Photo by Joel Barrios for Norrsken Photography and Design

Did you write the music as well as the lyrics?

I wrote the entire song with guitar and lyrics. That’s how I wrote all my songs on a four-track recorder and played the guitar, bass, and drums. I turned it in as a complete demo with vocals. Donnie came up with the harp and the guitar answering one another; he may have come up with the bridge and the “huffing” part.

It’s hard to believe KIX only made seven albums. Are you using this downtime from touring to make a follow up to Rock Your Face Off?

I’ve been writing for the last several years, and I don’t know if KIX is interested in doing another album at this time. I’m going to work with Jimmy Chalfant and old friend and colleague, Brad Divens, who was on the “Cool Kids album, to record some demos of them. Jimmy suggested that since I have all these songs, I should make some demos. Brad has a home studio, so he thought we should go over there to record them. We are going to make a Steve Whiteman album! I’m sure we’ll do a KIX album in the future.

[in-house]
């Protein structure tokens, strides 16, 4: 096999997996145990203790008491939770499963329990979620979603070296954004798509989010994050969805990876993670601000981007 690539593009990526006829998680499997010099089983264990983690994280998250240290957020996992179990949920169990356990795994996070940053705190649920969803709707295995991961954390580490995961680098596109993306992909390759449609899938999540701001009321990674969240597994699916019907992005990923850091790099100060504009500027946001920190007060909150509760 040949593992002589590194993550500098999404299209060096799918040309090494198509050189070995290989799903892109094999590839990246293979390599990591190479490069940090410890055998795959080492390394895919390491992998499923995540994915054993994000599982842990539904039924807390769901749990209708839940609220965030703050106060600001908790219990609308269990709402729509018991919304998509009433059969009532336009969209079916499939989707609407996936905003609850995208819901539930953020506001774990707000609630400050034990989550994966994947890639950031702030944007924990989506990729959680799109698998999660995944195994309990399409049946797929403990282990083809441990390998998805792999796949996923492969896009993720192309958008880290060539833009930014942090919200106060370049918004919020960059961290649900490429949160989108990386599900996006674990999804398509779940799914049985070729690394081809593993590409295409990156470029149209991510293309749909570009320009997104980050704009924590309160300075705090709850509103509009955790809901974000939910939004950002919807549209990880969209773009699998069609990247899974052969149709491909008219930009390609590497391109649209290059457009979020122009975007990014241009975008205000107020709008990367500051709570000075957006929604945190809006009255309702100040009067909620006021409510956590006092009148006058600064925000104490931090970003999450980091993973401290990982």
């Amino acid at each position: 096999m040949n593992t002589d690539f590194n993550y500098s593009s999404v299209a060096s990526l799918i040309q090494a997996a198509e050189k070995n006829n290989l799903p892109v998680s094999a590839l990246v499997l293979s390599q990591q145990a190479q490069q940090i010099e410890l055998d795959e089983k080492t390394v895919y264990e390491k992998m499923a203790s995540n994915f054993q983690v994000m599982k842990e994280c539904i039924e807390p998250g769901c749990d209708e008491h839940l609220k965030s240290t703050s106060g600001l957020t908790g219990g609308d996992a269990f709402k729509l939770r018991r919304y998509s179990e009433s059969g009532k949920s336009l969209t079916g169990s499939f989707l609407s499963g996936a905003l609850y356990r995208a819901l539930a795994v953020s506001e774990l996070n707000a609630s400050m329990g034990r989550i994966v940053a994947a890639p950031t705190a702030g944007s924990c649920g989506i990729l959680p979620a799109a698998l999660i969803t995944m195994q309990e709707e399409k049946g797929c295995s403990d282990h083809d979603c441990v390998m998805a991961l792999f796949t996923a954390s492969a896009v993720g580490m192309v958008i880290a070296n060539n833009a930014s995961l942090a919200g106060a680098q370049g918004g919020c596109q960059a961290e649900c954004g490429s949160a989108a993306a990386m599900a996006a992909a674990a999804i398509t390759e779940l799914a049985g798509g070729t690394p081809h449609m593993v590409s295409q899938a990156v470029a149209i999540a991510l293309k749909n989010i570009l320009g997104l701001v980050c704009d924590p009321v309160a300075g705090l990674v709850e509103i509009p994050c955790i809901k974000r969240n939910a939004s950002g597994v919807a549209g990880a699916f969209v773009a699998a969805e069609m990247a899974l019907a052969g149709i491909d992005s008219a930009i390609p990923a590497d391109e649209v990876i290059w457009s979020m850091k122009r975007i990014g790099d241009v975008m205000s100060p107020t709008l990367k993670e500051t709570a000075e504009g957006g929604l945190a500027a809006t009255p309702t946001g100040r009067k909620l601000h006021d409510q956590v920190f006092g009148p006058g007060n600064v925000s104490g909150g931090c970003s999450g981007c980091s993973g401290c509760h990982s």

Will this be a solo record or a new band?

I haven’t thought about it. With COVID and nobody out playing, it’s just supposed to be a studio project. I don’t even know what I what to do with it once we finish. Do I put it out or store it away? I don’t know. I’ll know better when I hear the finished product.

I look forward to both albums as I really liked “Rock Your Face Off.”


Photo by Joel Barrios for Norrsken Photography and Design

Rock Your Face Off” was a liberating album for us! We were under Donnie‘s control for so many years, so to have the liberty of writing and being able to contribute as a band was such a great time. It made us feel really good about ourselves. We were always in the background when it came to writing part of the band.
I know touring is still up in the air with COVID. How far out are you planning tour dates?

Everything that was booked for 2020 has been rescheduled for 2021. Everyone is so scared that these venues aren’t going to make it due to being shut down as long as they have been. As of now, everything is rescheduled.

I have to wonder about concert ticket prices moving forward with these venues only allowing 25% capacity?


Photo by Joel Barrios for Norrsken Photography and Design

I would think the ticket prices will go up significantly as the bands won’t drop their price because they work so damn hard to get to get to that echelon to make that type of money. We are playing a drive-in in Maryland on November 13th. I don’t know what they are charging, but they are allowing 300 cars in. This could be the “new thing” for a while.